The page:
And so our whole life is actually a continuation of that autonomy. It’s living as if we’re on our
own, as if we’re not part of God, as if we have nothing to do with God. And that’s what we
continually slip back into. And so, of course, that’s part of why God here says very plainly, “That
salvation is, of course, not of works.” Of course we keep switching it into works. And so our
heads are full of that idea, that, “Well we ought to please God,” and, “How can we please God?” And
even in what we do with the gospel, we make an issue of that. We turn it into a kind of game.
That’s what I was trying to describe last Sunday. We turn it into a kind of game. We say, “Okay,
we didn’t do the good works that we should have done, so we deserve death. But Jesus has died for
us, so we don’t deserve death anymore, so we’re free.” And we turn it. And not only us, but it
seems almost the whole ecclesiastical world, has turned it into a kind of forensic issue.
In fact that’s the term we use to describe the substitutionary theory of atonement. We say it’s
forensic. “Forensic” is legal, law. Alright, God demanded our death because of our bad works, but
Jesus pays that death for us so we don’t have to die. Now in a very real way Jesus did die for us,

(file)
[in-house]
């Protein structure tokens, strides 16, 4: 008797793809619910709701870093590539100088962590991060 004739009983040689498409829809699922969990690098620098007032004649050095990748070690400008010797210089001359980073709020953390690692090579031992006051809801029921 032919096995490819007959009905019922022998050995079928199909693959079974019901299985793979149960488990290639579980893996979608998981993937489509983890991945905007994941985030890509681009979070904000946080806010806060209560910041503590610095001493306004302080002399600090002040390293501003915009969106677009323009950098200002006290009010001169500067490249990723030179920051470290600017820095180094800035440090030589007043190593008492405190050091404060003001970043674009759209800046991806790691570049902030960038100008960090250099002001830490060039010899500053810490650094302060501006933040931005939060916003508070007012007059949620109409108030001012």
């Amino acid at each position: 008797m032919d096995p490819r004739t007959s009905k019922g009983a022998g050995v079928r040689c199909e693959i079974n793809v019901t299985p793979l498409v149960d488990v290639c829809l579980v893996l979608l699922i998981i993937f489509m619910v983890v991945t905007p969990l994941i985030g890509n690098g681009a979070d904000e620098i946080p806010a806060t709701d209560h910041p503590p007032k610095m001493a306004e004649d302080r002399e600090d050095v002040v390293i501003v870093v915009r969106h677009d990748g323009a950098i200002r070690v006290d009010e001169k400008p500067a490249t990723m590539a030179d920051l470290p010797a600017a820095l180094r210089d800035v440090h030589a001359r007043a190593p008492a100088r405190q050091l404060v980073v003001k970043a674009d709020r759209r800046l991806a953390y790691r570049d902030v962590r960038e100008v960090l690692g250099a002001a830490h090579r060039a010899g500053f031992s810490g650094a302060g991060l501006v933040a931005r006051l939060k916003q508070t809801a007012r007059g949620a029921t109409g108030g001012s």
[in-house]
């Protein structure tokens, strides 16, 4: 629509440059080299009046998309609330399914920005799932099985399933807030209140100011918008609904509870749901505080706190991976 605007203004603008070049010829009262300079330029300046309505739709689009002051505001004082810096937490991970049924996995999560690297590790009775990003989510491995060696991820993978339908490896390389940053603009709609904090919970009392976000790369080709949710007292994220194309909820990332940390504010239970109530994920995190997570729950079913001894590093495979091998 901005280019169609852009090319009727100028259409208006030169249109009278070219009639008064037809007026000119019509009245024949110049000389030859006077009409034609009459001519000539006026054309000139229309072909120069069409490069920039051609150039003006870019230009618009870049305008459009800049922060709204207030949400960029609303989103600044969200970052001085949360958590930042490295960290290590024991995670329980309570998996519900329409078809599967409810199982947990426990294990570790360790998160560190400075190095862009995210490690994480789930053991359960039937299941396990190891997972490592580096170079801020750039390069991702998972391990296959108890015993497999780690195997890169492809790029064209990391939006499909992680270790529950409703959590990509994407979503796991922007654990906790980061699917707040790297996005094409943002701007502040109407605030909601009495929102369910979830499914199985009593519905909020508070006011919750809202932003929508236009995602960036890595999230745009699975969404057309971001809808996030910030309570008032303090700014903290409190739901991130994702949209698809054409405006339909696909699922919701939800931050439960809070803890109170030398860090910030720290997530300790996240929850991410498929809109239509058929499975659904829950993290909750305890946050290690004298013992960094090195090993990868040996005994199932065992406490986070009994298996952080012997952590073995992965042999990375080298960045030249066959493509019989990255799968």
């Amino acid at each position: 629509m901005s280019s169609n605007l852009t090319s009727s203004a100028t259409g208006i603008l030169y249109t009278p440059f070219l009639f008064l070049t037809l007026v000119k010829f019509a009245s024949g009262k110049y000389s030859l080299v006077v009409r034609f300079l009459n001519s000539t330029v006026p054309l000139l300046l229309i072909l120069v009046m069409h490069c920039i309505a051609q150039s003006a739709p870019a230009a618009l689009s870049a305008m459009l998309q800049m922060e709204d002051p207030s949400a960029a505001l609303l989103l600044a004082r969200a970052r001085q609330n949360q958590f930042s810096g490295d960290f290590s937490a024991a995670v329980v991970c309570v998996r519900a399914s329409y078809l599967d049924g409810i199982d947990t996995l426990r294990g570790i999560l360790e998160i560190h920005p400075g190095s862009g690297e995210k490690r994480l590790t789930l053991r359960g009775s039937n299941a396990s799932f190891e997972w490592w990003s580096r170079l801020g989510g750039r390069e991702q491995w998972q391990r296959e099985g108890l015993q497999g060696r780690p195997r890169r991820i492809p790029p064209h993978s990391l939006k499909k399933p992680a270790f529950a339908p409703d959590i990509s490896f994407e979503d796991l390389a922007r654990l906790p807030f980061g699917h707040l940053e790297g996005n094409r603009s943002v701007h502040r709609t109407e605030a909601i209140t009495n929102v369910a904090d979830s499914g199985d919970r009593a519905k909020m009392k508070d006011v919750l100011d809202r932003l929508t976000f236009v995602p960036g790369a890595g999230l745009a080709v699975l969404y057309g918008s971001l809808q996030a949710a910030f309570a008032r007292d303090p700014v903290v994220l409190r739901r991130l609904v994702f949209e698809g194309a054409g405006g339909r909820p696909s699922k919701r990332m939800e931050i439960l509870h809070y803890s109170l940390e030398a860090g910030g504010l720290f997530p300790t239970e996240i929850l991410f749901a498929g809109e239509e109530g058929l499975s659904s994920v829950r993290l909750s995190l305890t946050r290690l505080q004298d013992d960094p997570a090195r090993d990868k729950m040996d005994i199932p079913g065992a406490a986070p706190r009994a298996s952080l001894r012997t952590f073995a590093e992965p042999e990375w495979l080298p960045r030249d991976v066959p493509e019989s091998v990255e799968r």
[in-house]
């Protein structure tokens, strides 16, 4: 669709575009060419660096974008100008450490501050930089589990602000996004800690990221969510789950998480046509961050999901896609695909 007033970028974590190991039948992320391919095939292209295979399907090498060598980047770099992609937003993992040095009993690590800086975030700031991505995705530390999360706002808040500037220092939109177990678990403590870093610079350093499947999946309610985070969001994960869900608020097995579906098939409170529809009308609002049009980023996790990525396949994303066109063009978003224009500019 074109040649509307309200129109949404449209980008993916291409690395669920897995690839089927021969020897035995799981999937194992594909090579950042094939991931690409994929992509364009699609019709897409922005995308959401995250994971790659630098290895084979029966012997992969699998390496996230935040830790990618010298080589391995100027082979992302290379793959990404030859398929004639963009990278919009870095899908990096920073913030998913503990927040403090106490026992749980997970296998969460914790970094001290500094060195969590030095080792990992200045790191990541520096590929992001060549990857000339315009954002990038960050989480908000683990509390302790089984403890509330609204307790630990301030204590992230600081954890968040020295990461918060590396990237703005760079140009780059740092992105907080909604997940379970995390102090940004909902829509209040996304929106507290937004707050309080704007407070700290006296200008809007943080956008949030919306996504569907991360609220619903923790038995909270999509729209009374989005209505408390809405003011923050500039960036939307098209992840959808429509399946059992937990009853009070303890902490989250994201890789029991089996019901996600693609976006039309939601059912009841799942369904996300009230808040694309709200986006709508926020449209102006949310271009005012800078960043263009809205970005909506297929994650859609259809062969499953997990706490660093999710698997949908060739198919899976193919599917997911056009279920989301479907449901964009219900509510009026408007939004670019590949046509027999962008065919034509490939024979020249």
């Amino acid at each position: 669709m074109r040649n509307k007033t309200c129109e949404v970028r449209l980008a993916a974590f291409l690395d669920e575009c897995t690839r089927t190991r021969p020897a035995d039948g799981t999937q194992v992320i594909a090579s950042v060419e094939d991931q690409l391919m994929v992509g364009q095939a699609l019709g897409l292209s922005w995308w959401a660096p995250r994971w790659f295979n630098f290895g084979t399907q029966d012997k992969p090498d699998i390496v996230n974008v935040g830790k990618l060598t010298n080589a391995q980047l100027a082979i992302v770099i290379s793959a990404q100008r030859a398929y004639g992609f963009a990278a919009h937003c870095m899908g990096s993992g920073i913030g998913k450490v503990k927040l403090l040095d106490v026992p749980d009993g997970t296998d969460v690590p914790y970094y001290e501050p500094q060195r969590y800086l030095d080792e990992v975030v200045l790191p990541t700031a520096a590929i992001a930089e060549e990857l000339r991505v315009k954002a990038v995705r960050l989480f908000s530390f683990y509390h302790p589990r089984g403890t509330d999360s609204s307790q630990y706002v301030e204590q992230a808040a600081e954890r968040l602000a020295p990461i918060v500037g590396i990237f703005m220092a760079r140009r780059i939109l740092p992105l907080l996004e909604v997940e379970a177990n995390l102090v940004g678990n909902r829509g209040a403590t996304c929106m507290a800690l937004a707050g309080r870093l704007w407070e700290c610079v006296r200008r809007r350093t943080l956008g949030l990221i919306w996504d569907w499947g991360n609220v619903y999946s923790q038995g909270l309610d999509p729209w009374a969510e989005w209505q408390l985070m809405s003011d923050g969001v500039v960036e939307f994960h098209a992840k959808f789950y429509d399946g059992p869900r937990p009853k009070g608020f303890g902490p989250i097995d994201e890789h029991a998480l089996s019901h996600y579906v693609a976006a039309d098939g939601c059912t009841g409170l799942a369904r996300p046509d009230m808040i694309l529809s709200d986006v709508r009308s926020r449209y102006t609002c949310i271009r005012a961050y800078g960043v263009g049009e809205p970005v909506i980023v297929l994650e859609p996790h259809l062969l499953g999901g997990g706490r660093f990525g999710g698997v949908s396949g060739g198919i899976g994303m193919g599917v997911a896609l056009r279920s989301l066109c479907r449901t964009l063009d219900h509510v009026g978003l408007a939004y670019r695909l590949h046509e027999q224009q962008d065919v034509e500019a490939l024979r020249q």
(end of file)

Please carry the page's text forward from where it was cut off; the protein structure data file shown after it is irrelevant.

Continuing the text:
but not in that kind of forensic, legal arrangement. That was not the problem that God has with us.
That is not the difficulty. His difficulty is not that we’re all doing bad works when we should be
doing good works. His difficulty is, we’re doing both bad and good works or avoiding either good
works or bad works on our own, forgetful of him, apart from him. We’re not living as part of him.
But we, of course, have turned into a, “Oh no, it’s good and evil, and that’s why the law…” Well
the law — God gave us the law to keep us back from chaos. He didn’t give us the law so that we
could obey the good works. He gave us the law to keep us from destroying each other, so that he
could get through to us the true situation: that we were actually part of him.
But we of course turned the whole thing into a forensic arrangement. That’s why men like Wesley
say, “Faith is not just a speculative, rational thing, a cold lifeless assent, a train of ideas in
the head,” because he realized and saw very clearly we’ve turned it into that; we’ve turned it into
a speculative rational thing. Okay, we didn’t obey the law; we deserve death; Jesus died for us;
okay we’re free now; good. And it’s a speculative rational thing.
Or with many of us it’s a cold lifeless assent to John 3:16, “For God so loved the world that he
gave his only Son, that whoever believes in him should not perish but have eternal life.” I give my
assent to that, cold lifeless assent. It doesn’t have anything to do with the way I live my life.
I then turn around to the old game of doing good and avoiding evil. I turn around to the works of
the law again. And it’s a cold lifeless assent. Or I think Wesley was near it when he said, “A
train of ideas in the head.” It’s just a train of ideas in the head. Oh yes, I have a rough idea